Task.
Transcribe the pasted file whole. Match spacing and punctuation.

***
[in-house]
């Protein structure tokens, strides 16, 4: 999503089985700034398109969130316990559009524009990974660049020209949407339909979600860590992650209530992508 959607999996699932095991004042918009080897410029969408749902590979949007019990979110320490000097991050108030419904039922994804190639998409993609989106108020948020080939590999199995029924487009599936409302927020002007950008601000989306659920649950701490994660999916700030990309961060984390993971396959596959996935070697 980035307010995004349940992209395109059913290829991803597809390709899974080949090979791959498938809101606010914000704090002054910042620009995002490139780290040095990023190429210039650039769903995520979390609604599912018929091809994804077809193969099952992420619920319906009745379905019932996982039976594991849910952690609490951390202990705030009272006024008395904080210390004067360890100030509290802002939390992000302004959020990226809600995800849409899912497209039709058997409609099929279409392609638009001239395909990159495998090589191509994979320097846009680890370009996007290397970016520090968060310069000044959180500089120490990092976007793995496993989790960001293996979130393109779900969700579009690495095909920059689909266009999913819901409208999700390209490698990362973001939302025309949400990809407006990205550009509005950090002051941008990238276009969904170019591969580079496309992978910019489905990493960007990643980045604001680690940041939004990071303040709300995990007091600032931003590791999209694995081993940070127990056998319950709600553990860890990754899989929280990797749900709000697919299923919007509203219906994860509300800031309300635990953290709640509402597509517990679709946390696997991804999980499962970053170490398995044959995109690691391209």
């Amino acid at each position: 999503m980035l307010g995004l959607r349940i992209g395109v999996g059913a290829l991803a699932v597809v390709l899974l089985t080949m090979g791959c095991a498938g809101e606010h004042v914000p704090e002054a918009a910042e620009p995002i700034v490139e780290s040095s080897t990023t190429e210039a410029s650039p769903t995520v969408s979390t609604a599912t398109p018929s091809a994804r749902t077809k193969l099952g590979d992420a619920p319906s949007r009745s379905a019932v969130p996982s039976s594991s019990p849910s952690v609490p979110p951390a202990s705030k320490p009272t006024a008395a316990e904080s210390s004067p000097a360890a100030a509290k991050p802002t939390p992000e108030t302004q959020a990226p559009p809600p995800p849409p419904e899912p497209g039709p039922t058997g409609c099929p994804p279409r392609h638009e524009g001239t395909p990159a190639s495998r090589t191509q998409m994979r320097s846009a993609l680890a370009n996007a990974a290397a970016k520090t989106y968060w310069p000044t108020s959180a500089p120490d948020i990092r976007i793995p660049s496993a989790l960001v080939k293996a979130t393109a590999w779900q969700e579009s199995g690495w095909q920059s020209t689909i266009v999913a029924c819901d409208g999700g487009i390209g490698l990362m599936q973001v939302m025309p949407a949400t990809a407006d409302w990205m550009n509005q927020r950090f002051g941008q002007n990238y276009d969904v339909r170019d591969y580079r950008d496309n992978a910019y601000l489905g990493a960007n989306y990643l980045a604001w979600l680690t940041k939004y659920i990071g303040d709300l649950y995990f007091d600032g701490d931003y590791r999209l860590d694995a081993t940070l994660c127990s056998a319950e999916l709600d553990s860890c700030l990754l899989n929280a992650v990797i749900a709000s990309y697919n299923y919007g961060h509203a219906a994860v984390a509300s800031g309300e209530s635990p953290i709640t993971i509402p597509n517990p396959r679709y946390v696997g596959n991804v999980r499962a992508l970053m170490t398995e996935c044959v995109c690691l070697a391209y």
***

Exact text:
[in-house]
């Protein structure tokens, strides 16, 4: 999503089985700034398109969130316990559009524009990974660049020209949407339909979600860590992650209530992508 959607999996699932095991004042918009080897410029969408749902590979949007019990979110320490000097991050108030419904039922994804190639998409993609989106108020948020080939590999199995029924487009599936409302927020002007950008601000989306659920649950701490994660999916700030990309961060984390993971396959596959996935070697 980035307010995004349940992209395109059913290829991803597809390709899974080949090979791959498938809101606010914000704090002054910042620009995002490139780290040095990023190429210039650039769903995520979390609604599912018929091809994804077809193969099952992420619920319906009745379905019932996982039976594991849910952690609490951390202990705030009272006024008395904080210390004067360890100030509290802002939390992000302004959020990226809600995800849409899912497209039709058997409609099929279409392609638009001239395909990159495998090589191509994979320097846009680890370009996007290397970016520090968060310069000044959180500089120490990092976007793995496993989790960001293996979130393109779900969700579009690495095909920059689909266009999913819901409208999700390209490698990362973001939302025309949400990809407006990205550009509005950090002051941008990238276009969904170019591969580079496309992978910019489905990493960007990643980045604001680690940041939004990071303040709300995990007091600032931003590791999209694995081993940070127990056998319950709600553990860890990754899989929280990797749900709000697919299923919007509203219906994860509300800031309300635990953290709640509402597509517990679709946390696997991804999980499962970053170490398995044959995109690691391209």
């Amino acid at each position: 999503m980035l307010g995004l959607r349940i992209g395109v999996g059913a290829l991803a699932v597809v390709l899974l089985t080949m090979g791959c095991a498938g809101e606010h004042v914000p704090e002054a918009a910042e620009p995002i700034v490139e780290s040095s080897t990023t190429e210039a410029s650039p769903t995520v969408s979390t609604a599912t398109p018929s091809a994804r749902t077809k193969l099952g590979d992420a619920p319906s949007r009745s379905a019932v969130p996982s039976s594991s019990p849910s952690v609490p979110p951390a202990s705030k320490p009272t006024a008395a316990e904080s210390s004067p000097a360890a100030a509290k991050p802002t939390p992000e108030t302004q959020a990226p559009p809600p995800p849409p419904e899912p497209g039709p039922t058997g409609c099929p994804p279409r392609h638009e524009g001239t395909p990159a190639s495998r090589t191509q998409m994979r320097s846009a993609l680890a370009n996007a990974a290397a970016k520090t989106y968060w310069p000044t108020s959180a500089p120490d948020i990092r976007i793995p660049s496993a989790l960001v080939k293996a979130t393109a590999w779900q969700e579009s199995g690495w095909q920059s020209t689909i266009v999913a029924c819901d409208g999700g487009i390209g490698l990362m599936q973001v939302m025309p949407a949400t990809a407006d409302w990205m550009n509005q927020r950090f002051g941008q002007n990238y276009d969904v339909r170019d591969y580079r950008d496309n992978a910019y601000l489905g990493a960007n989306y990643l980045a604001w979600l680690t940041k939004y659920i990071g303040d709300l649950y995990f007091d600032g701490d931003y590791r999209l860590d694995a081993t940070l994660c127990s056998a319950e999916l709600d553990s860890c700030l990754l899989n929280a992650v990797i749900a709000s990309y697919n299923y919007g961060h509203a219906a994860v984390a509300s800031g309300e209530s635990p953290i709640t993971i509402p597509n517990p396959r679709y946390v696997g596959n991804v999980r499962a992508l970053m170490t398995e996935c044959v995109c690691l070697a391209y």